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Old 10-03-2005, 04:35 PM
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Quote:
Originally Posted by Triaged
I have always used annealed seamless tubing and never had a problem.

The other thing is I never use a tubing cutter. Stainless steel work hardens and if you use the tubing cutter it will work harden the end of the tube. I use a hack saw to cut the tube and then a disc sander to square the end. A slight chamfer on the inside and outside (inside with a cheep 45deg chamfer bit in a handle and a file for the outside). I have never once had a problem with the flare.
Thanks Triaged! Since I ran through so much of my stainless tube, I did order some annealed tube from classic tube. So I will see if that really helps. But your process for cutting and prepping the tube end appears to me to have more heat potential than using a tube cutter with a light oil. But I guess the chamfer process would remove most of the heated metal.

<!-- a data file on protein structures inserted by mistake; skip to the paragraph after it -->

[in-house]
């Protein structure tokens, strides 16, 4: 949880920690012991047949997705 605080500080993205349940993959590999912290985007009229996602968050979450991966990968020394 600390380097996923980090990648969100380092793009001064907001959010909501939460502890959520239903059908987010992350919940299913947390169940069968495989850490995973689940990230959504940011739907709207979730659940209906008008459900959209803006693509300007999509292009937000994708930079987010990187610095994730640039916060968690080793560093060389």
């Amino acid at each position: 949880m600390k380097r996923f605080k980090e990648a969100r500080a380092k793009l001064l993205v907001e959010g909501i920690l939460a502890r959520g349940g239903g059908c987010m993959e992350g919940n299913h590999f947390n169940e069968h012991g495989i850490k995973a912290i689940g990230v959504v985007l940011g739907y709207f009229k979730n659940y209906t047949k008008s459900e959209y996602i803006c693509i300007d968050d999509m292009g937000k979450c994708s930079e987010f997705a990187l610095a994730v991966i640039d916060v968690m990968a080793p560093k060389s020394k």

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Old 10-03-2005, 05:05 PM
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Stainless anneals different than carbon steel. While you reduced the yield strength by heating it, allowing it to be flared while still hot, you may have made the tubing brittle in the area heated. Proper annealing of austenitic stainless (304, 316, 18-8, etc.) involves heating the metal to 1900 - 1950 deg. F and then rapidly cooling it. You must drop from 1950 to 1100 in 3 min. or less and continue that cooling rate until 800 is reached. Whether you did this or not probably depends on how hot the flaring tool became during the flaring process.
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Old 10-03-2005, 07:10 PM
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Quote:
Originally Posted by redsdad
Stainless anneals different than carbon steel. While you reduced the yield strength by heating it, allowing it to be flared while still hot, you may have made the tubing brittle in the area heated. Proper annealing of austenitic stainless (304, 316, 18-8, etc.) involves heating the metal to 1900 - 1950 deg. F and then rapidly cooling it. You must drop from 1950 to 1100 in 3 min. or less and continue that cooling rate until 800 is reached. Whether you did this or not probably depends on how hot the flaring tool became during the flaring process.
No way for me to know what temp I heated the metal. But I know that it was nearly cool to the touch before I got the tube out of the flare tool. I was very surprised at how quickly the metal cooled off. I doubt the tip was cherry red for more than 40 seconds, and dissipated its heat very rapidly.